UPDATE: Nora Ephron & NY Times, Part 2
Everyone in Hollywood is talking about this. But I can’t do a better job than this emailer to DHD does by explaining the inexplicable. (At last count, 15 mentions of Nora Ephron in The New York Times online and in the paper in just the past 30 days, including a piece written by the Culture Editor himself. And I recall that, when critics savaged her last Bewitched, Sony’s Amy Pascal told journalists that “the media hates Nora”.) Except to say I wish The Hurt Locker was receiving this much attention:
Does Nora Ephron own a large stake in The New York Times? In the weeks preceding the release of her new film about Julia Child, there has been a continuous parade of articles about the movie, the director, and the movie’s subject. Consider today’s (Sunday, August 2) paper:
1. A front page article on television reality cooking shows.
2. A front of the Arts & Leisure section on Ephron’s depictions of happy marriages in her movies.
3. A front of the Sunday Magazine article on Julia Child’s influence on American cooking.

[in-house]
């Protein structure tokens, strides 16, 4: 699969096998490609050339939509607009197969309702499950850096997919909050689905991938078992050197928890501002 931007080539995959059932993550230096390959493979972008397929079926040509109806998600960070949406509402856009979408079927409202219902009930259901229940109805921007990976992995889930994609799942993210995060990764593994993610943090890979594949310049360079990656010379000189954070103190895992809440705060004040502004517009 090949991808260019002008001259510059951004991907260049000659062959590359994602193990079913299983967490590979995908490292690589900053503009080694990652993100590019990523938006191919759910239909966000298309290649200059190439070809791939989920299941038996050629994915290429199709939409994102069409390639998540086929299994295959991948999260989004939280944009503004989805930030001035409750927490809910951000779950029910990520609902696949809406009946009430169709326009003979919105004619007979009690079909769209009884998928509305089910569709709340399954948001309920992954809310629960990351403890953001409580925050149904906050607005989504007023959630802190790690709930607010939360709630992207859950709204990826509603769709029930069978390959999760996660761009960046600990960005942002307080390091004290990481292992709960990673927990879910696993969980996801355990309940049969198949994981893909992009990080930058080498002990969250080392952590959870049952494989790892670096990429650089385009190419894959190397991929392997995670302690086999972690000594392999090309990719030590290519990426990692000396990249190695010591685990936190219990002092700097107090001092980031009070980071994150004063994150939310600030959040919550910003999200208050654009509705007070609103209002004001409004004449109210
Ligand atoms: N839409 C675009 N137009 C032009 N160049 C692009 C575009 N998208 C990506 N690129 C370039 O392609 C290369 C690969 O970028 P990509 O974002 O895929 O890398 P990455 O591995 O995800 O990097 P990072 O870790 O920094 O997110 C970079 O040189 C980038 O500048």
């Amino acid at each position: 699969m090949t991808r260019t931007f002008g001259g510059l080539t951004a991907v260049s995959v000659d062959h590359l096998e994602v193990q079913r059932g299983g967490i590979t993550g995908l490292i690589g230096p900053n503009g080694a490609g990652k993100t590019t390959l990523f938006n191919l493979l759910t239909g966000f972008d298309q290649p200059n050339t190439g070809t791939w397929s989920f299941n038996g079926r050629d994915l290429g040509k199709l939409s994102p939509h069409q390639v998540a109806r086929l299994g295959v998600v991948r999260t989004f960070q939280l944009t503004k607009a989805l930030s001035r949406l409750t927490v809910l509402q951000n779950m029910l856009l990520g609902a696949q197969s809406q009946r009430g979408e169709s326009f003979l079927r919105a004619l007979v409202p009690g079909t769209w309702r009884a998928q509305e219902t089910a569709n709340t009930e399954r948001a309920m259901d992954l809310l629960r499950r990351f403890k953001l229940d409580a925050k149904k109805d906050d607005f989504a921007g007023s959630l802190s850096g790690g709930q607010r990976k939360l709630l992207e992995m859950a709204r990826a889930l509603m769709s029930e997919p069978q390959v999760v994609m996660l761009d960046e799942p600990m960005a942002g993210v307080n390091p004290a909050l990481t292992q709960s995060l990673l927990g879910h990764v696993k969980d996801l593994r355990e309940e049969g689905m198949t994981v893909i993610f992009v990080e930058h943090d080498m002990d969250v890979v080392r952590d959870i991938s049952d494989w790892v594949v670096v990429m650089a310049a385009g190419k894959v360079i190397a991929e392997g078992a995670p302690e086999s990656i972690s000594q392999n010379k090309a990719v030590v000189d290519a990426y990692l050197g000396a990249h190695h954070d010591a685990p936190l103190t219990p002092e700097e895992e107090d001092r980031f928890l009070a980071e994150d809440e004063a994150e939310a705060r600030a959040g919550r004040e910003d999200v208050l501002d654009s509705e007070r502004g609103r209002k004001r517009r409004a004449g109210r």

4. A Maureen Dowd interview with Ephron on the op ed page.
In addition, last week there was an article about the food stylist for the movie and an Ephron recipe in The New York Times Magazine.
Okay, she’s a hometown girl. But let’s face it: Nora Ephron directs pathetic little romantic comedies that are successful at the box office about one-third of the time. Her last movie, “Bewitched,” was exceptionally bad. You wouldn’t think any newspaper would devote any coverage to anyone guilty of that atrocity. Does she really deserve all this coverage?…
Or take another example from the movies. Last year, Steven Soderbergh released a two-part, four hour plus epic about the military life of Che Guevara. Love it or hate it, it was a serious piece of work from a serious, Oscar-winning director (and one who lives most of the year in NYC). At the very least, it was a project which deserved [more] attention of the paper of record. Yet apart from reviewing the films, The New York Times published [very few] articles about the work, the director, or the films’ subjects. While the Times published SIX articles about Nora Ephron in the space of a single week, including a fucking recipe for meatloaf.
For the record, I have nothing against Nora Ephron. There’s room out there for all sorts of filmmakers, she seems like a lovely person, and she’s certainly well-liked in New York City. But I’m disgusted by The New York Times‘ coverage of her — coverage, I suspect, Tony Curtis’ character in “Sweet Smell of Success” would recognize: coverage bought and paid for by a press agent. The Times is usually less blatant about this business, but then times are hard for the newspaper industry.
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